Few moments in life are more mesmerizing than watching clear stream water flow over pebbles, under logs, and through chutes and riffles. We notice the colors, the play of light and shadow, and minnows swimming freely.
In Pennsylvania, healthy streams exist where the input of nutrients is well-matched to the needs of the diverse populations of plants, animals, and microlife. This balance is disturbed by excess fertilizer carried in runoff from our lawns, gardens, and pavement. Other sources of excess nutrients include agricultural and septic systems, soil erosion, and pet waste. Most fertilizers are synthetic and contribute to this problem by quickly releasing their nutrients; extended-release formulations do exist, however. In 2008, a regional laboratory of the Environmental Protection Agency (EPA) found that 40-60% of lawn fertilizer is carried to surface water and groundwater2.
In particular, the growth of algae is enhanced by the nitrogen and phosphorus of fertilizers. According to Dr. Marc Peipoch of the Stroud Water Research Center in Avondale, limited amounts of algae like Cladophora can be helpful in providing aquatic food and shelter. However, “too much [algae] becomes a problem”3. If the supply of nutrients exceeds the stream’s needs, filamentous algae may proliferate, taking up space, blocking light, and degrading the habitat in other ways. Algae can also cause water to develop a toxic alkalinity. As algae die and feed bacteria in the water, it may lower dissolved oxygen to levels insufficient for fish and other life.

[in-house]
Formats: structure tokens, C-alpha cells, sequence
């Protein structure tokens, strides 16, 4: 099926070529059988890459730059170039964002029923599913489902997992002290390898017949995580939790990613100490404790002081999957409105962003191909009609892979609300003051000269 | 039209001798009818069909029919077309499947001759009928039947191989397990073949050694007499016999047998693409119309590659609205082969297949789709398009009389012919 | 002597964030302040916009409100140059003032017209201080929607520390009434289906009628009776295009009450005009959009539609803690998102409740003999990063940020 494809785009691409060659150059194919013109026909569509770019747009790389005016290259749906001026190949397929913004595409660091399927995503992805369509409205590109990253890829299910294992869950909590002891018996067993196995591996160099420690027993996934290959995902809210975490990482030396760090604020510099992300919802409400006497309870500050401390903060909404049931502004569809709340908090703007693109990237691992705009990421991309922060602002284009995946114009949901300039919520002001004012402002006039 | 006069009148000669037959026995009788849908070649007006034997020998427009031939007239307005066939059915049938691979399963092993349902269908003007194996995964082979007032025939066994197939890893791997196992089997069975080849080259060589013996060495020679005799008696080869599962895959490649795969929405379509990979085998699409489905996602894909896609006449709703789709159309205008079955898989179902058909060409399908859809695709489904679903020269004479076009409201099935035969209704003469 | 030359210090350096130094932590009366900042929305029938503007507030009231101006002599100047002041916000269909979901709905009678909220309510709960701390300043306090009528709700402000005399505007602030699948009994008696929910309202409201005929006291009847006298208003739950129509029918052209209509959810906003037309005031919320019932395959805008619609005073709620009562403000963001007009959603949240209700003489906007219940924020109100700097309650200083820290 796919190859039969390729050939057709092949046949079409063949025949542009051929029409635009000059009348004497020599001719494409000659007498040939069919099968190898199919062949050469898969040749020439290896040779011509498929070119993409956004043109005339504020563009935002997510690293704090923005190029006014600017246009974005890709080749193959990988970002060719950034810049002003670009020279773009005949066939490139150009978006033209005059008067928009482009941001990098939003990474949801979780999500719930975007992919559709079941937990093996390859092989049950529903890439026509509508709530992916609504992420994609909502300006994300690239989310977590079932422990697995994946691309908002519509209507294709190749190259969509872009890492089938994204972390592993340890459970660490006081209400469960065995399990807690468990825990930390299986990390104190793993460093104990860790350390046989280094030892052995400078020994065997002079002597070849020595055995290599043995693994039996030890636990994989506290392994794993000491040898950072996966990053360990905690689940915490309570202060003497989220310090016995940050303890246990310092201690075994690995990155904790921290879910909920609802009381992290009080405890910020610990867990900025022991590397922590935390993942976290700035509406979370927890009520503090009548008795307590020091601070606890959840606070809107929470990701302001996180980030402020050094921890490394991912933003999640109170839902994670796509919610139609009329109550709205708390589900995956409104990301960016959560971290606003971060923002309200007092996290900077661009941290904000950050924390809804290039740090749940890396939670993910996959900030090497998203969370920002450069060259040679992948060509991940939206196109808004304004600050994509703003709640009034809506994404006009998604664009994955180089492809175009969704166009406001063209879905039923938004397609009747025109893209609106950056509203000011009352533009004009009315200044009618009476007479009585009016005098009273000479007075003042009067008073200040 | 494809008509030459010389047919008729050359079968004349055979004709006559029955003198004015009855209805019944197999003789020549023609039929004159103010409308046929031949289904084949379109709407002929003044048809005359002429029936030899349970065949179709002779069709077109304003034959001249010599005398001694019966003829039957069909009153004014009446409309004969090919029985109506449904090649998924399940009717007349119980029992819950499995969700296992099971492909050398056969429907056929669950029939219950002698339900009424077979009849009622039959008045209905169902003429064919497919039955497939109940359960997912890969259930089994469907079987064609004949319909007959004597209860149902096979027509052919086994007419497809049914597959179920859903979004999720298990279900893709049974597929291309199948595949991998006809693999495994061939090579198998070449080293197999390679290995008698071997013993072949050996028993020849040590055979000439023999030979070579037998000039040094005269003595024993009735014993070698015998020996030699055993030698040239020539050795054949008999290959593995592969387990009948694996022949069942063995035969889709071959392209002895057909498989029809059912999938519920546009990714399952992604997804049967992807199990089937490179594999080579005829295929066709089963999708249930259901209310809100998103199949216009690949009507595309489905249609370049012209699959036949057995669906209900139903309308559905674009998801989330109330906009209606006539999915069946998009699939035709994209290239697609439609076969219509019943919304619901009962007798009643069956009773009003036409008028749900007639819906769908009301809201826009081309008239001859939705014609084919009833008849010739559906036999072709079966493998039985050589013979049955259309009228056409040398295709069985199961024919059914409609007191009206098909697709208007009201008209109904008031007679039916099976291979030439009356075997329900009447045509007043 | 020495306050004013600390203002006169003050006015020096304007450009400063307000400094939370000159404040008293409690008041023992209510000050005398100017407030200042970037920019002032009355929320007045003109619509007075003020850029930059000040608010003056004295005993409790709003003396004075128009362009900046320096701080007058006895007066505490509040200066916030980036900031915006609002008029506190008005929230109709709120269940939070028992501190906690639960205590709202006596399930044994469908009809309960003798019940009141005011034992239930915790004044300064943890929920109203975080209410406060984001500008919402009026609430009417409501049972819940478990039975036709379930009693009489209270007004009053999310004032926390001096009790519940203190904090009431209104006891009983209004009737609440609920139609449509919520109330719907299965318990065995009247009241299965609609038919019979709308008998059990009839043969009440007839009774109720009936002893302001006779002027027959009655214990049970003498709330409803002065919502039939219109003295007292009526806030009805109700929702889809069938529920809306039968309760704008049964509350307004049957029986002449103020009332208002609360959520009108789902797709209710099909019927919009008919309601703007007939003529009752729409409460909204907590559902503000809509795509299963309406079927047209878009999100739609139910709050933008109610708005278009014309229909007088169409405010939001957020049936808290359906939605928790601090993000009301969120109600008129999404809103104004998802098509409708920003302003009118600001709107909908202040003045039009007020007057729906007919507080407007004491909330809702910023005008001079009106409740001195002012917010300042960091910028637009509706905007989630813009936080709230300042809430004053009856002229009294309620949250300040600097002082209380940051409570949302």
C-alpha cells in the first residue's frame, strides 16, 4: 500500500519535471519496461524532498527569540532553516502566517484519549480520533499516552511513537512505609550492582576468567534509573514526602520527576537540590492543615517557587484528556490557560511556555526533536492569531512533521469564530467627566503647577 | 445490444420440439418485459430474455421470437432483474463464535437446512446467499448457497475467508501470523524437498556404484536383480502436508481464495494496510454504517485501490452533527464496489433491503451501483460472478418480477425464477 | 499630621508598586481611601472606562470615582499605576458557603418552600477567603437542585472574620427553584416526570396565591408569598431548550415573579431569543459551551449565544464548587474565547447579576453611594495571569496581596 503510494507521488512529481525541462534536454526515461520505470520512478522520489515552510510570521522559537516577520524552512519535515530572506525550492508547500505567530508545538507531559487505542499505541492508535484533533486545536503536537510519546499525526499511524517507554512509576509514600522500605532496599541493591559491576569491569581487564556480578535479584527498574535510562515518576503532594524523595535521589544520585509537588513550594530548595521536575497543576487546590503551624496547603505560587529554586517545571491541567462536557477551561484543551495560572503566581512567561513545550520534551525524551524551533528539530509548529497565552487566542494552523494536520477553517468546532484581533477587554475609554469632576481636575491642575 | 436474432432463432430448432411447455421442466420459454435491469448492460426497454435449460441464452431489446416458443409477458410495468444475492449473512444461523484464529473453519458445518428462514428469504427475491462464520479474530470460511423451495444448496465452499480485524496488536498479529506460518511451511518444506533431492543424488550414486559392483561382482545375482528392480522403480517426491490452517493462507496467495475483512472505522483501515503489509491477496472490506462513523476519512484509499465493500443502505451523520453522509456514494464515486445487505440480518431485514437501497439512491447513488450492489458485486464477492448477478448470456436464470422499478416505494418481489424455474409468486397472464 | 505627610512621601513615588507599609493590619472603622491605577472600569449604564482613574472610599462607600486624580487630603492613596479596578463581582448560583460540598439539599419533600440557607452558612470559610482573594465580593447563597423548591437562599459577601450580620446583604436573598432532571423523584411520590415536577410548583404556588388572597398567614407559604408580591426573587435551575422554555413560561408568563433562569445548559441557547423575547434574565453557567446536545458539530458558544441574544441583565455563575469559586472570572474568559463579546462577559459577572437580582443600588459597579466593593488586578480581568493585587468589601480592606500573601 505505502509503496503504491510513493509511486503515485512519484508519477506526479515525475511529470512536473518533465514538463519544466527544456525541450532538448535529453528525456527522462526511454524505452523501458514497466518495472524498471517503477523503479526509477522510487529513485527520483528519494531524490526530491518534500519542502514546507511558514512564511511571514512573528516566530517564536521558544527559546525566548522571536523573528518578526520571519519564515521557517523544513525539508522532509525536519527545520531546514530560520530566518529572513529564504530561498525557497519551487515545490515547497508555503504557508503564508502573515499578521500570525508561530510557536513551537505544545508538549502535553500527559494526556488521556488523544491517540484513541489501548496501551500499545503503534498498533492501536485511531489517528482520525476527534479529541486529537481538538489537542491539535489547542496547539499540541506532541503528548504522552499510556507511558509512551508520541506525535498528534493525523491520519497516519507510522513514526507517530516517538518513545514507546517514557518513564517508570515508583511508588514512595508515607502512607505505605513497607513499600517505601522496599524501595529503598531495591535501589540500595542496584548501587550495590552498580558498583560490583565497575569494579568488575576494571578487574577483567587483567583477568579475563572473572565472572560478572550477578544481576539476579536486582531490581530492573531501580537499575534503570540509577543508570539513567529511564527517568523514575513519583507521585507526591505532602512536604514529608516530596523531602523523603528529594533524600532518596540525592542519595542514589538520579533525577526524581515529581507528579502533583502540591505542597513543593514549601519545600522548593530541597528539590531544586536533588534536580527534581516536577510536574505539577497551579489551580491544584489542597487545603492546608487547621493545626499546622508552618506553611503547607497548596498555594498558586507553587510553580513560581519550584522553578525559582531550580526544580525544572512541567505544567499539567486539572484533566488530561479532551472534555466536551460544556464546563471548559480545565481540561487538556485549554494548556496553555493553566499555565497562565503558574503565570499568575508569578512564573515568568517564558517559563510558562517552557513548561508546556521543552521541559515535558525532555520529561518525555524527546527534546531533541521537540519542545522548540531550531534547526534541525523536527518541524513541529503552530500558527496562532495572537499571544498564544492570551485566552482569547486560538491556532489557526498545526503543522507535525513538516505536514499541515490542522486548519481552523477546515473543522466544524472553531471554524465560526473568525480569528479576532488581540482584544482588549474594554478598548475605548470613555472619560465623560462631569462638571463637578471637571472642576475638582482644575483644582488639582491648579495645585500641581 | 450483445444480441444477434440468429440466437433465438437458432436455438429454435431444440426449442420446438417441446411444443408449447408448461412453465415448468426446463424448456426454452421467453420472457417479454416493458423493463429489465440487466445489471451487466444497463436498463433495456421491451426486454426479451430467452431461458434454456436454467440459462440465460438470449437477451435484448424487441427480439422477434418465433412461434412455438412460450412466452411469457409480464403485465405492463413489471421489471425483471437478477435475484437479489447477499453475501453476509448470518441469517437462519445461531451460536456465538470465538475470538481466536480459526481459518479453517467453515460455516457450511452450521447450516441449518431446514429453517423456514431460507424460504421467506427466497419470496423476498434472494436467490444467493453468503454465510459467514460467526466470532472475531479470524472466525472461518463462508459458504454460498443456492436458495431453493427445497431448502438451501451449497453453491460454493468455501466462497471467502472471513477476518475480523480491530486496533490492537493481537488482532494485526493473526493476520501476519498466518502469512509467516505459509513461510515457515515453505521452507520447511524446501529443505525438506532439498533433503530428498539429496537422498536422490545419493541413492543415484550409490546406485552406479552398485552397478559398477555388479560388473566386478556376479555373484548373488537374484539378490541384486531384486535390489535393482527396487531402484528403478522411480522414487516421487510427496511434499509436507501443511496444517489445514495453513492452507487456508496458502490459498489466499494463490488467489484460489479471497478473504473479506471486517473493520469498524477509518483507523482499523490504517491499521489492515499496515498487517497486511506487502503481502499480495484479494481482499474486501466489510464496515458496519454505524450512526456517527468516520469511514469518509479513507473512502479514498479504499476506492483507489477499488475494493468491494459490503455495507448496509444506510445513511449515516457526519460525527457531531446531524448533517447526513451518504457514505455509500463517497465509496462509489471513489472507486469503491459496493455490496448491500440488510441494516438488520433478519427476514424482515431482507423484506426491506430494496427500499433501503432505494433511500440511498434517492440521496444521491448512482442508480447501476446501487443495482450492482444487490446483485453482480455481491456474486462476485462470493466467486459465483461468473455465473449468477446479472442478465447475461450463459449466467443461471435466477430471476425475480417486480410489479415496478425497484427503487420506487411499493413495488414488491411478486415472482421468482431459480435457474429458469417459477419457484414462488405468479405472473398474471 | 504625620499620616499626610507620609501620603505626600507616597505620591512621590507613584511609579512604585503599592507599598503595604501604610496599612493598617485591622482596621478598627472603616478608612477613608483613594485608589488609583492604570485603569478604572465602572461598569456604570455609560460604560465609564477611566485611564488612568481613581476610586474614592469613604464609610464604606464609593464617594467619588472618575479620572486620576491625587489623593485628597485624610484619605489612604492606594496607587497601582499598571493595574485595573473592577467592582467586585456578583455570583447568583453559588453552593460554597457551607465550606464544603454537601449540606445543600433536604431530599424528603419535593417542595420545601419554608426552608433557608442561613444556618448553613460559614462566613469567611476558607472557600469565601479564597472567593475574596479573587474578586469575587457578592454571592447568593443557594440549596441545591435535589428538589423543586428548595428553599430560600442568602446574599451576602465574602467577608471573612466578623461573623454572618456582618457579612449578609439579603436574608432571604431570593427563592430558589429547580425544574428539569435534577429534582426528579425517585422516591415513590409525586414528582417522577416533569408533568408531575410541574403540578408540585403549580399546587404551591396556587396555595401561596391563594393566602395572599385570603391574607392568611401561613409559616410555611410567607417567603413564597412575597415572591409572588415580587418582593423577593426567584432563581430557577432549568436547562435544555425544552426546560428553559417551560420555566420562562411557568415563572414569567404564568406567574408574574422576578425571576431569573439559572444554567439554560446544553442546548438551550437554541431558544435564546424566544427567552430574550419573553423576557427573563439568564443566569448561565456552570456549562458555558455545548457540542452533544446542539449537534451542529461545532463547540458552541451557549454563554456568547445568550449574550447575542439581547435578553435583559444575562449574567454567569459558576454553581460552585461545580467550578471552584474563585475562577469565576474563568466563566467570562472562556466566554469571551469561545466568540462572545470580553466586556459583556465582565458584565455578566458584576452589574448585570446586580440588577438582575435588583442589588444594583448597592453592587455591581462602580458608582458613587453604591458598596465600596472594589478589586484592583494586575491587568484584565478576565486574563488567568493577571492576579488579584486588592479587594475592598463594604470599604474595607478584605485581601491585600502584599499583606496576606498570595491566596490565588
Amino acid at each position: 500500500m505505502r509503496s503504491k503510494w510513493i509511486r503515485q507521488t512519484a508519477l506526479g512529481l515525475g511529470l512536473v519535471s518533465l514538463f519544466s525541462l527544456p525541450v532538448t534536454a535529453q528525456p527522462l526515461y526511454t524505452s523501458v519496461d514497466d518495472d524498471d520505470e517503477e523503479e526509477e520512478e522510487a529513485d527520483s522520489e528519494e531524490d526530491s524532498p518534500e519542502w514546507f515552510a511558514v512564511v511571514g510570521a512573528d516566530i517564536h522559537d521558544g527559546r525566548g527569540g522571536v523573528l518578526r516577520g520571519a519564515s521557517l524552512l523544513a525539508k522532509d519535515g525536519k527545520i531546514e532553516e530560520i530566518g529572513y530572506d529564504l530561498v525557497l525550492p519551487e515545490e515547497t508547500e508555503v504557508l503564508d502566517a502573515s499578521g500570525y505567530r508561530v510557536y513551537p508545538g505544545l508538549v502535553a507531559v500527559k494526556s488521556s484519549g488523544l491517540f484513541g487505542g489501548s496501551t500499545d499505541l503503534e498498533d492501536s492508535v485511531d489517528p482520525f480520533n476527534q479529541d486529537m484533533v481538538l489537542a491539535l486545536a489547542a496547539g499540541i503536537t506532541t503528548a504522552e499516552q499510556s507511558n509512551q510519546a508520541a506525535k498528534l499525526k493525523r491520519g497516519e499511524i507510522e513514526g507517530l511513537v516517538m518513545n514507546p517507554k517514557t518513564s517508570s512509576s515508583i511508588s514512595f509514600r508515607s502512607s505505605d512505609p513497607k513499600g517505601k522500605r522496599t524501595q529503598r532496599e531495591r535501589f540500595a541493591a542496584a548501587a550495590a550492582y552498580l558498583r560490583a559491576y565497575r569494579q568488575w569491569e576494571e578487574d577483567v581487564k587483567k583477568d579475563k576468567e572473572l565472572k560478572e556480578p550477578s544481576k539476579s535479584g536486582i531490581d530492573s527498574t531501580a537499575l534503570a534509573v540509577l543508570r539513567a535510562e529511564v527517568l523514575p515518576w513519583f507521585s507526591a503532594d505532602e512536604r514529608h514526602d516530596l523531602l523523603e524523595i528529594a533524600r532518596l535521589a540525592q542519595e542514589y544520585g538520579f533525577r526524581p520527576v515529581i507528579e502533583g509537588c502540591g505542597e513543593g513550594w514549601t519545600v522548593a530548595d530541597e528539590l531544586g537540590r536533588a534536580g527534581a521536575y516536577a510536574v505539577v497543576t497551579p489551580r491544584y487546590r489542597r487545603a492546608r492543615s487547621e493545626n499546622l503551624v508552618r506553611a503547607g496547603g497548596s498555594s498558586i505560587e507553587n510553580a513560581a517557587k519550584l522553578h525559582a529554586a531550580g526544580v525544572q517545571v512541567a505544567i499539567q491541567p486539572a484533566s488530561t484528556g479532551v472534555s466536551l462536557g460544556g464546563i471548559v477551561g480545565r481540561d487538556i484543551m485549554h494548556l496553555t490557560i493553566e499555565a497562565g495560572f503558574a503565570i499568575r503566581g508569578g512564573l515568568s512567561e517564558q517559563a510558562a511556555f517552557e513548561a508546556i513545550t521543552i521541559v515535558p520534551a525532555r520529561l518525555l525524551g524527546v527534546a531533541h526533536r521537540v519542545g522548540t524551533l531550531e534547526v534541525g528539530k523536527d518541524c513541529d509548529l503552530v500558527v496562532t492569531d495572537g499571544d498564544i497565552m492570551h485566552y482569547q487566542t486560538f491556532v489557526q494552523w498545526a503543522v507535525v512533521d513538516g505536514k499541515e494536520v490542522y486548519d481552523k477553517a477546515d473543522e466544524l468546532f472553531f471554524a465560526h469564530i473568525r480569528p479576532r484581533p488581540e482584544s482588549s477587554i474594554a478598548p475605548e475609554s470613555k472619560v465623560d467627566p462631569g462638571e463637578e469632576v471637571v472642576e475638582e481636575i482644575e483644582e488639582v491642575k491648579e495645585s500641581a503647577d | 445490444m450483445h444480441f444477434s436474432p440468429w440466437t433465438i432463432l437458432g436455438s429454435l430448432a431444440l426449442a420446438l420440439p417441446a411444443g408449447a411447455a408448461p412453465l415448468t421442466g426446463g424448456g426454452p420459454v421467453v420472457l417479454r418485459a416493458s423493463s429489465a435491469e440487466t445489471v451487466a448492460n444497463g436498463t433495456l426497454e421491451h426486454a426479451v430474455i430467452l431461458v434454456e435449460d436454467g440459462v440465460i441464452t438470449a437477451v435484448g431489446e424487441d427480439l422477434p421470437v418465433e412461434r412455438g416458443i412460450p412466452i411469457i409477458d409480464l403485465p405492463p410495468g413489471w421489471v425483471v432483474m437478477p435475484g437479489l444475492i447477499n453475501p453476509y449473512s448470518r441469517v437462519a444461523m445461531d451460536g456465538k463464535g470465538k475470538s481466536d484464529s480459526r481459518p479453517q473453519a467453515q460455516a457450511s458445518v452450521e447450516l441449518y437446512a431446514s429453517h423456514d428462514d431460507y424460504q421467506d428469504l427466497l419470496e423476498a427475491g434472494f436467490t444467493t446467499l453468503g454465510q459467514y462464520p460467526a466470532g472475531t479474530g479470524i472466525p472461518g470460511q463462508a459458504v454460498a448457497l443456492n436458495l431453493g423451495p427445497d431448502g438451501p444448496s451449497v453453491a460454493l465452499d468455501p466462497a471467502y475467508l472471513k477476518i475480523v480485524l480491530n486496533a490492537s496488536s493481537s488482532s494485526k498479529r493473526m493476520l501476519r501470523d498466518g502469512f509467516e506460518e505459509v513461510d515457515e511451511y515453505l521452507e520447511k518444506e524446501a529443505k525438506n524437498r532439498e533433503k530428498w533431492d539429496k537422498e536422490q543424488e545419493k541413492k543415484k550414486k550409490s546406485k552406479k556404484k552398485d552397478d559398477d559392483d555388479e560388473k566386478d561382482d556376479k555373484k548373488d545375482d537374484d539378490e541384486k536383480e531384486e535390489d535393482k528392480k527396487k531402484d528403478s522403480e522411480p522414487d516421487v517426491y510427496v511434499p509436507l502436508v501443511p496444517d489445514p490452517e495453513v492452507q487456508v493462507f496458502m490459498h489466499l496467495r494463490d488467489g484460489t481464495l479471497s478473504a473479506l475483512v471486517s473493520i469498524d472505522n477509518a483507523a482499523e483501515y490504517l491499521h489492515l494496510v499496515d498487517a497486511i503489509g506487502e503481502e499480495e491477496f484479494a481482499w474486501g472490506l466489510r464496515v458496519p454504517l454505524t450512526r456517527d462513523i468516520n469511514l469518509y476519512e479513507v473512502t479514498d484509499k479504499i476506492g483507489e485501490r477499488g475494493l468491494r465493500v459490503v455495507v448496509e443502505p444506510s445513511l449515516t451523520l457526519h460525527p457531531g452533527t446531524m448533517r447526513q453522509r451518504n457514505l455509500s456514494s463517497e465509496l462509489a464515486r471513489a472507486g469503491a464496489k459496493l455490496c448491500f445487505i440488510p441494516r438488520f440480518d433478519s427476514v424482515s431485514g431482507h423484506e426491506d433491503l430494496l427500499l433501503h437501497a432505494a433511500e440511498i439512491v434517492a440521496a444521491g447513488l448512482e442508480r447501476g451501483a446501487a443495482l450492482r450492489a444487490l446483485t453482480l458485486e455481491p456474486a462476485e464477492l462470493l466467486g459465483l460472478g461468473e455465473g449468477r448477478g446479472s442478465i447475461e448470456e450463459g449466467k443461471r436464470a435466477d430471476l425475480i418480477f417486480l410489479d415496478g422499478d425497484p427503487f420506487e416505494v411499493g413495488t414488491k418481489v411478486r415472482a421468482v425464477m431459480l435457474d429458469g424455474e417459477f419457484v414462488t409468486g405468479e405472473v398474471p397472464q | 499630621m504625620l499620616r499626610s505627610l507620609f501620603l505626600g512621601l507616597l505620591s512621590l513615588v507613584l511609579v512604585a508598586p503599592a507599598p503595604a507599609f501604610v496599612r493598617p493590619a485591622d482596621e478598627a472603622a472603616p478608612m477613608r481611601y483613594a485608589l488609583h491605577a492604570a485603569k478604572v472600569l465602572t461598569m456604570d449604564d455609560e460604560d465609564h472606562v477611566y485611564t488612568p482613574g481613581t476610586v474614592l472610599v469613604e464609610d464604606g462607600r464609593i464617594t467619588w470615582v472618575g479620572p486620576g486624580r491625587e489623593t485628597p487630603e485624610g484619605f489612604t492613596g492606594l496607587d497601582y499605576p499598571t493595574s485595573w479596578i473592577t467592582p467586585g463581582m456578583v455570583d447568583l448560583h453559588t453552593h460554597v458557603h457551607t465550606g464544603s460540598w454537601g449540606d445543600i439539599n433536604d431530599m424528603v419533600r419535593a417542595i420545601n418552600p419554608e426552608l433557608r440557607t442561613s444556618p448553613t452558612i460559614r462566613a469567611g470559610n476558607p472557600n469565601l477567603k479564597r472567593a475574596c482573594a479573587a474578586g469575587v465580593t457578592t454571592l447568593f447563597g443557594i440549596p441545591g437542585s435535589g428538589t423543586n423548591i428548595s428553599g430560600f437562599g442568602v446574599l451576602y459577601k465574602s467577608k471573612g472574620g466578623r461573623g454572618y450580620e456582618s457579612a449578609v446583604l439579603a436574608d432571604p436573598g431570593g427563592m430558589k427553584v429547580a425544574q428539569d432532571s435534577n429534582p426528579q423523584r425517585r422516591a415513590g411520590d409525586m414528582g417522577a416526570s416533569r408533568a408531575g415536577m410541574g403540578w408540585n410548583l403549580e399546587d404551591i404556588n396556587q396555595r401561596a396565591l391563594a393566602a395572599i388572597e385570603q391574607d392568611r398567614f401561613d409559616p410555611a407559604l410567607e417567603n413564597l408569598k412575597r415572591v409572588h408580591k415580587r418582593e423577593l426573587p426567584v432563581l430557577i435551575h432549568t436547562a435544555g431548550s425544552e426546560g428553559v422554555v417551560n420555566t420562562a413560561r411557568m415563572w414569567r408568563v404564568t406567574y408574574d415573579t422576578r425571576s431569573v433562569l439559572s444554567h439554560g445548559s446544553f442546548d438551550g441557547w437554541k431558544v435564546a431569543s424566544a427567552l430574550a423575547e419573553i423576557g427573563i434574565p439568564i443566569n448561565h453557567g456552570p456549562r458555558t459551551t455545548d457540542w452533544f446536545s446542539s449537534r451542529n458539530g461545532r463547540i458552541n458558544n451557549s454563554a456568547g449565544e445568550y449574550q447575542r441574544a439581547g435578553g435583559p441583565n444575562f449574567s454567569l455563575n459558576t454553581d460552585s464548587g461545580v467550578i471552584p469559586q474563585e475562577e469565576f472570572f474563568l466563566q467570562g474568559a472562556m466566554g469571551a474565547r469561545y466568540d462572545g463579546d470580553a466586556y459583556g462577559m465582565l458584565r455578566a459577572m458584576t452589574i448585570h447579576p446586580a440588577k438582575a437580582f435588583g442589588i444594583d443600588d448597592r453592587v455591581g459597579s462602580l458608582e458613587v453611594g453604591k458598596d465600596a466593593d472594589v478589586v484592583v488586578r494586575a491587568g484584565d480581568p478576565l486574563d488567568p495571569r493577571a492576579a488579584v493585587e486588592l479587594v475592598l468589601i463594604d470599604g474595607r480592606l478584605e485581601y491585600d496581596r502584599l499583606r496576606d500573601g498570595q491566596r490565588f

Streams are also part of watersheds, so fertilizer runoff into Goose Creek, for example, affects Chester Creek, the Delaware Bay and, gradually, the Atlantic Ocean. This affects our quality of life in several areas including drinking water treatment, fishing, swimming, and boating.
We can prioritize clean and clear water through the careful management of fertilizers. But how can you control the amount of excess nutrients in runoff from your property?
- Consider alternative species, such as self-fertilizing microclovers, for spaces to be used as lawn and pathways.⁴ You might want to devote space to a vegetable garden, berry patch, and/or provide habitat to support pollinators and birds. With insects and birds in rapid decline, land owners have both an opportunity and a responsibility to nurture life on their properties. Growing native plants for new meadows and woodland pockets help to reverse these losses. A property made up of 30% nonnative plants would develop into one of diverse beauty.⁵
- Let grass clippings, an excellent source of nitrogen, feed your lawn, reducing the need for fertilizer by between 25% and 50%¹² One or two inches of grass clippings can also make a great mulch. Do not let the grass clippings touch plants, and be sure not to use them if toxins have been applied to the lawn.
- If needed, select a slow-release form of nitrogen fertilizer which takes longer to break down in the soil and is less likely to leach out in the first rain. Request a phosphorus-free fertilizer unless a soil test determines that phosphorus is lacking in your soil. A sample of your soil can be mailed to Penn State Extension and analyzed for a nominal charge.
- Be careful not to over fertilize. Minimize the frequency of application. Never apply when rain is in the forecast.
By John Davis, PhD, PE, Associate Professor, Department of Civil Engineering, Widener University for the Chester-Ridley-Crum Watersheds Association, and Eunice Alexander, Township Parks and Recreation Board
- Tallamy, D.W. 2019. Nature’s Best Hope: a new approach to conservation that starts in your yard. Portland, OR: Timber Press.